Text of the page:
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Period: February 15, 2013 to March 1, 2013
Comment & Opinion or Companies, Organizations or Consumers or Controversies & Disputes or Deals, M&A, JVs, Licensing or Earnings Release or Finance, Economics, Tax or Innovation & New Ideas or Legal, Legislation, Regulation, Policy or Market News or Marketing & Advertising or Other or People & Personalities or Press Release or Products & Brands or Research, Studies, Advice or Supply Chain or Trends

Mediterranean Diet Supplemented With Nuts, Olive Oil, Reduces Risk Of Cardiovascular Death

The Mediterranean diet supplemented with olive oil or nuts reduces the risk of a heart, attack, stroke or heart-related death, according to a long-term U.S. clinical study involving 7,447 people in Spain. After five years, scientists proved that participants who followed either of two types of Mediterranean diet – supplemented with either nuts or with olive oil – showed a substantial reduction in risk of suffering a cardiovascular event. The findings prove that a high-vegetable fat diet is healthier at a cardiovascular level than a low-fat diet. The diet is characterized by a high intake of olive oil, fruit, nuts, vegetables, and cereals; a moderate intake of fish and poultry; a low intake of dairy products, red meat, processed meats, and sweets; and wine in moderation, consumed with meals.

"Primary Prevention of Cardiovascular Disease with a Mediterranean Diet", New England Journal of Medicine, February 25, 2013

Study Determines Why Aspirin, Omega-3s Do A Body Good

U.S. researchers have figured out how low-dose aspirin and omega-3 fatty acids confer so many anti-inflammatory health benefits. Aspirin, they found, triggers the production of molecules called resolvins that are manufactured naturally by the body from omega-3 fatty acids. The resolvins – especially resolvin D3 – shut off the inflammation that is linked to destructive conditions like inflammatory lung disease, heart disease and arthritis. The researchers hope that investigators will now be able to study the pro-resolving and anti-inflammatory actions of resolvin D3 in other systems and eventually be able to tell which inflammation-associated diseases might be treated with D3.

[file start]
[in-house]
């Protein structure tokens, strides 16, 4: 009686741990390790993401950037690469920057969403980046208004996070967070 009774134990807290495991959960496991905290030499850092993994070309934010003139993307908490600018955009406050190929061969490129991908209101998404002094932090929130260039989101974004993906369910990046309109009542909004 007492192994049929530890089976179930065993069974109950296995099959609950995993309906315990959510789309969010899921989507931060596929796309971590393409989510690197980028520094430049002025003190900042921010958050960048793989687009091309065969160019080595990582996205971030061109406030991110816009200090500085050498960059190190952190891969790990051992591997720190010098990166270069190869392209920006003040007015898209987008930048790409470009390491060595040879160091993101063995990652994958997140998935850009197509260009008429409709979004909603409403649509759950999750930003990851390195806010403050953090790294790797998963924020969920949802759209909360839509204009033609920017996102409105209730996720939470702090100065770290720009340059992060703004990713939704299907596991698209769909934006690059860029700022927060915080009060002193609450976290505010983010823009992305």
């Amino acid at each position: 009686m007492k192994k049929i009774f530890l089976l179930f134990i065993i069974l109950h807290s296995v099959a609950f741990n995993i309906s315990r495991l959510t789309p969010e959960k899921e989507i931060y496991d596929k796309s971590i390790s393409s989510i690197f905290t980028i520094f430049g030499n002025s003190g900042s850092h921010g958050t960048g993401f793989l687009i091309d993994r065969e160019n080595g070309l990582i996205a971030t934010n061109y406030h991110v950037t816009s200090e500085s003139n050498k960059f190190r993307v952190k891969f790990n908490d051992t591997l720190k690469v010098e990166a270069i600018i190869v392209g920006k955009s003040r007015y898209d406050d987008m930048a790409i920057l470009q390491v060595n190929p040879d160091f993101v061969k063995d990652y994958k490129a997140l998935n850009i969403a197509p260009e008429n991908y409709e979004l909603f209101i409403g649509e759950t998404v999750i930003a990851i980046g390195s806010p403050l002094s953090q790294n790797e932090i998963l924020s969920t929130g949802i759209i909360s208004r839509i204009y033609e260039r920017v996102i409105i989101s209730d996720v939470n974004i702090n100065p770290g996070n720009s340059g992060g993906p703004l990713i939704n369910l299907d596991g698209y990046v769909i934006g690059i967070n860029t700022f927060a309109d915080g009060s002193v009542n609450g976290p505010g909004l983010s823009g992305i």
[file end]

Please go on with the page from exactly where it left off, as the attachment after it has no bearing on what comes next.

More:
"Resolvin D3 and Aspirin-Triggered Resolvin D3 Are Potent Immunoresolvents", Chemistry & Biology, February 21, 2013

Children Consuming Fewer Calories, According to National Study

Research on childhood food consumption patterns conducted by the federal Centers for Disease Control and Prevention has found that calorie intake for both boys and girls has dropped significantly from 1999 to 2010. Though the declines in daily calorie consumption were small – seven percent to 2,100 calories for boys and four percent to 1,755 calories for girls – researchers said the trend is definitely moving in the right direction. The declines were driven by a drop in carbohydrate consumption, researchers said. Calories from fat were stable, while calories from protein increased. The report is based on data collected through interviews.

"Children in U.S. Are Eating Fewer Calories, Study Finds", The New York Times, February 21, 2013

Diet Rich In Omega-3 Fatty Acids Significantly Reduces Risk Of Breast Cancer